National Cooling Action Plans: Delivering on the Kigali Amendment, Paris Agreement, and the SDGs
Market Drivers and Opportunities in Sustainable Cooling
Discussion and Q&A
Session 2: Unlocking Solutions to Increase the Uptake of Sustainable Cooling Technologies in Asia and the Pacific through|
innovative best practices
The session showcased innovative technologies and business models that embody best practices in the development and increasing
Moderator: Dr. Peter Warren, Head of Climate Finance for Innovation, UK Government, Department for Business, Energy
Financing Sustainable Cooling Solutions Through ODA
Cooling solutions: Cooling as a Service
Clean Cooling Technologies and Market-Approaches to Scaling-Up Deployment
Discussion and Q&A
Speaker: Jessica Brown, Executive Director, Kigali Cooling Efficiency Program (K-CEP)
Discussion and Q&A
About the Organizers
Since its founding in 1966, ADB has been driven by an inspiration and dedication to improving people's lives in Asia and the Pacific. By targeting our investments wisely, in partnership with our developing member countries and other stakeholders, we can alleviate poverty and help create a world in which everyone can share in the benefits of sustained and inclusive growth.
Sustainable Energy for All (SEforALL) is an international organization working with leaders in government, the private sector and civil society to drive further, faster action toward achievement of Sustainable Development Goal 7 (SDG7), which calls for universal access to sustainable energy by 2030, and the Paris Agreement, which calls for reducing greenhouse gas emissions to limit climate warming to below 2° Celsius.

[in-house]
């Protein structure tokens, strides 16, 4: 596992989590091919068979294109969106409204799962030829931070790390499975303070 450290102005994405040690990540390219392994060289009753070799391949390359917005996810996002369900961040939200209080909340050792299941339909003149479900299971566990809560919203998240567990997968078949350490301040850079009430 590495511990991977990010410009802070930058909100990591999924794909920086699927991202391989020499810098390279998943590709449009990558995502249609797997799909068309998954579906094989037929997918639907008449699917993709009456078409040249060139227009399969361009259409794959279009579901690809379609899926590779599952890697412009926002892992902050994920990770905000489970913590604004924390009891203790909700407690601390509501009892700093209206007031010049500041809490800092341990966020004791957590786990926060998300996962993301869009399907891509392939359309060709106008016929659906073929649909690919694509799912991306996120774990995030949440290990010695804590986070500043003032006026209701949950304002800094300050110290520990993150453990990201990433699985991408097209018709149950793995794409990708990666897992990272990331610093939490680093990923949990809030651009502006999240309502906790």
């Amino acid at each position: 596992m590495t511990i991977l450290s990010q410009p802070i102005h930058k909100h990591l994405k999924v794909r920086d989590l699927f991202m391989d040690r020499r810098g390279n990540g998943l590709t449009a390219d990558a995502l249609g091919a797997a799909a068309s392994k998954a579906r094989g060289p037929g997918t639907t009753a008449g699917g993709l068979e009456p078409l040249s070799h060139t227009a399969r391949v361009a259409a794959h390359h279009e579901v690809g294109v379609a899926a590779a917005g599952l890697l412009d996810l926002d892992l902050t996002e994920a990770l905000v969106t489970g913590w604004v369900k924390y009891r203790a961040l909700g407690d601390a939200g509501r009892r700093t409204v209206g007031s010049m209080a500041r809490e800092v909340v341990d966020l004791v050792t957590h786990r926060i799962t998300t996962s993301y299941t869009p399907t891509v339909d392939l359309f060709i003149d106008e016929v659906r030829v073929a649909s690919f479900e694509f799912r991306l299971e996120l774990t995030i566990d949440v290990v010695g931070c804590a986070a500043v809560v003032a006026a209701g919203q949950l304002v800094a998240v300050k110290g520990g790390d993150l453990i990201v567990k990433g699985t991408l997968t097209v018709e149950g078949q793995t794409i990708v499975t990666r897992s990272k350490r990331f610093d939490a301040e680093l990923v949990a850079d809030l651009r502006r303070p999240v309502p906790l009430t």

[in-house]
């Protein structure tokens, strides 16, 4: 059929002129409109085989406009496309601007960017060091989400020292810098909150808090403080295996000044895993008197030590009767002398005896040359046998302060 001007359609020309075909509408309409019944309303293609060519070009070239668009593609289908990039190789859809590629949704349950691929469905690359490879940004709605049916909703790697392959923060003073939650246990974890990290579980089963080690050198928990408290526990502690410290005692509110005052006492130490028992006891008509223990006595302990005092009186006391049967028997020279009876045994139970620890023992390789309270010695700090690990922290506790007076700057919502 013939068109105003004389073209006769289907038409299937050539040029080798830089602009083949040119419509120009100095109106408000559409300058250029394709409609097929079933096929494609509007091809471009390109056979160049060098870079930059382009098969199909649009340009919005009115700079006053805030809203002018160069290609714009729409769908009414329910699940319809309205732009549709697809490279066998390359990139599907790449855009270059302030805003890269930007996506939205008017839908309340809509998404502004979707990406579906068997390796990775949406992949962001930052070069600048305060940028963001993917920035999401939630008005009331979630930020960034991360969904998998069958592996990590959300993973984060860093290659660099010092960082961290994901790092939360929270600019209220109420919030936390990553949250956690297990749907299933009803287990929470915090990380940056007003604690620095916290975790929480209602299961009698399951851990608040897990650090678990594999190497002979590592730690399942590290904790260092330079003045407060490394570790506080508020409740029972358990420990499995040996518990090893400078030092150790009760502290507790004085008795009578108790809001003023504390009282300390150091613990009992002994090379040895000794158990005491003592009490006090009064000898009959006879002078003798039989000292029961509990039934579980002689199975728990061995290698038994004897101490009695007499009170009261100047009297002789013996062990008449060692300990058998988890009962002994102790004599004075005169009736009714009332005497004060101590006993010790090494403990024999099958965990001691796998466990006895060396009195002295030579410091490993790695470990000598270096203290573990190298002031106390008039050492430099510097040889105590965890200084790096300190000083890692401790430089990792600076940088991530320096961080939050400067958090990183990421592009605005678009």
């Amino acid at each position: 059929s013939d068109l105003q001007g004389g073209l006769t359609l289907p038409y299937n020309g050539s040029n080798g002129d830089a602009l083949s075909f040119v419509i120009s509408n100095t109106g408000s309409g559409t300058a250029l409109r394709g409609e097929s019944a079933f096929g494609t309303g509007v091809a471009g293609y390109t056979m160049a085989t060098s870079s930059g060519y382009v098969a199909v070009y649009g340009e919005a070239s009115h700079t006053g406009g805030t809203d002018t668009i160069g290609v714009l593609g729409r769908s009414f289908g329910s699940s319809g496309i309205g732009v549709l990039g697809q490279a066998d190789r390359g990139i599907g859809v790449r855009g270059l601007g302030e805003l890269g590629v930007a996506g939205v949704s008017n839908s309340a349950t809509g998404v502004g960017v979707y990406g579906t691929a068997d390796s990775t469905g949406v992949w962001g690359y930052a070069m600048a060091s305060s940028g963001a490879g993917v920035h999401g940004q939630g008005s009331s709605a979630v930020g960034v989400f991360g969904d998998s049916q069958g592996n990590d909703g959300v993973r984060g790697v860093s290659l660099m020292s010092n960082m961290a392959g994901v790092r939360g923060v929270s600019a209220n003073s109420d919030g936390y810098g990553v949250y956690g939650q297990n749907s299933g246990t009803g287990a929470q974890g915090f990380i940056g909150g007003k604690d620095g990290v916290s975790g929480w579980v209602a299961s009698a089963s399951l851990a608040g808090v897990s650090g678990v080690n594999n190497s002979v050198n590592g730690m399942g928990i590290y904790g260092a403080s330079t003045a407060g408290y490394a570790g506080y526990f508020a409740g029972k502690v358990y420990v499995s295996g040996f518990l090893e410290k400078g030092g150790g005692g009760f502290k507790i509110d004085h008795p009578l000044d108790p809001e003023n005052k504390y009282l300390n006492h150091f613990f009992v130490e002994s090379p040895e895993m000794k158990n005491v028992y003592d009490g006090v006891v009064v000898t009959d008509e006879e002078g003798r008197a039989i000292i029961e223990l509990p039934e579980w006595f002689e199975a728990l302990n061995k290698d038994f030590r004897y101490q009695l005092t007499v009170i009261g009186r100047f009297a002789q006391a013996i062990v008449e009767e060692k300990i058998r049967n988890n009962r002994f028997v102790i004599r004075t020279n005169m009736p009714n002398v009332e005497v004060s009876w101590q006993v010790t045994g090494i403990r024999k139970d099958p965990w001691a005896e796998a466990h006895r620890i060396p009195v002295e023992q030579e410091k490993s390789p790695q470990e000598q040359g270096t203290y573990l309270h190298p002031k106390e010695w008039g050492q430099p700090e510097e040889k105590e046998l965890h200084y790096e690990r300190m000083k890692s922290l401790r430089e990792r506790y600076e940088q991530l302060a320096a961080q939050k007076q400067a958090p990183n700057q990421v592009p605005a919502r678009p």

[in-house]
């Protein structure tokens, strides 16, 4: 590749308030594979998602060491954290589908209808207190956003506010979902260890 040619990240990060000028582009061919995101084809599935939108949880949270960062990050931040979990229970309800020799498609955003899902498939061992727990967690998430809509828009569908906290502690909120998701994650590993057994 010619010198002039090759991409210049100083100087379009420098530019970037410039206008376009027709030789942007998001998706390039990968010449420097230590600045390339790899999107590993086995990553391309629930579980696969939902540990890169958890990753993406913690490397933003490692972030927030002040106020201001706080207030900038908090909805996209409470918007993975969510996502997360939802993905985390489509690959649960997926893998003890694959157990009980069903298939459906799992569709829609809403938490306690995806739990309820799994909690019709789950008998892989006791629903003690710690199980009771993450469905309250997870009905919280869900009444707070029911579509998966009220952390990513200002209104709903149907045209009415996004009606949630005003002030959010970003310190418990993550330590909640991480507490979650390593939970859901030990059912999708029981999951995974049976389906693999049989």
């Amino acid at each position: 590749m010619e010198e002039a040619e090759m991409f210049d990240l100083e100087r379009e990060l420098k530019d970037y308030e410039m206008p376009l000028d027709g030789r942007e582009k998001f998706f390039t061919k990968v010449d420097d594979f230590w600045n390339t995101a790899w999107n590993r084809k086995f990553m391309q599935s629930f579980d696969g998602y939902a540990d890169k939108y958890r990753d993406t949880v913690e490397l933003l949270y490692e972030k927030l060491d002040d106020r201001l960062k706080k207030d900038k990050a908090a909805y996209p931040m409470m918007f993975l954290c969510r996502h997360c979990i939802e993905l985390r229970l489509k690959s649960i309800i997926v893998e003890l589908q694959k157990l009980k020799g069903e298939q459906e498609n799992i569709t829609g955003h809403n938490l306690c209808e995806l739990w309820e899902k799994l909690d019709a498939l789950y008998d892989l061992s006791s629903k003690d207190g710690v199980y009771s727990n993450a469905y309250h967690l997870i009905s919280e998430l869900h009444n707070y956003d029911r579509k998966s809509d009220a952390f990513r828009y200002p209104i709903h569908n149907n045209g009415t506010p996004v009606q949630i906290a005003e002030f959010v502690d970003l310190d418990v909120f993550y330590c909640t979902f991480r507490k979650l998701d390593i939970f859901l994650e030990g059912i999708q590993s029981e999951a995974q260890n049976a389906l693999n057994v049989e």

UK Government’s Department for Business, Energy & Industrial Strategy (BEIS)
BEIS is the UK Government department responsible for business, energy, industrial strategy, science, research and innovation, clean growth, and climate change policy. This includes managing the UK’s international climate finance for supporting climate change mitigation in developing countries, and leading the UK’s representation in climate change negotiations.
United Nations Economic and Social Commission for Asia and the Pacific (ESCAP)
ESCAP serves as the United Nations’ regional hub promoting cooperation among countries to achieve inclusive and sustainable development. The largest regional intergovernmental platform with 53 Member States and 9 Associate Members, ESCAP has emerged as a strong regional think-tank offering countries sound analytical products that shed insight into the evolving economic, social and environmental dynamics of the region. The Commission’s strategic focus is to deliver on the 2030 Agenda for Sustainable Development, which it does by reinforcing and deepening regional cooperation and integration to advance connectivity, financial cooperation and market integration. ESCAP’s research and analysis coupled with its policy advisory services, capacity building and technical assistance to governments aims to support countries’ sustainable and inclusive development ambitions.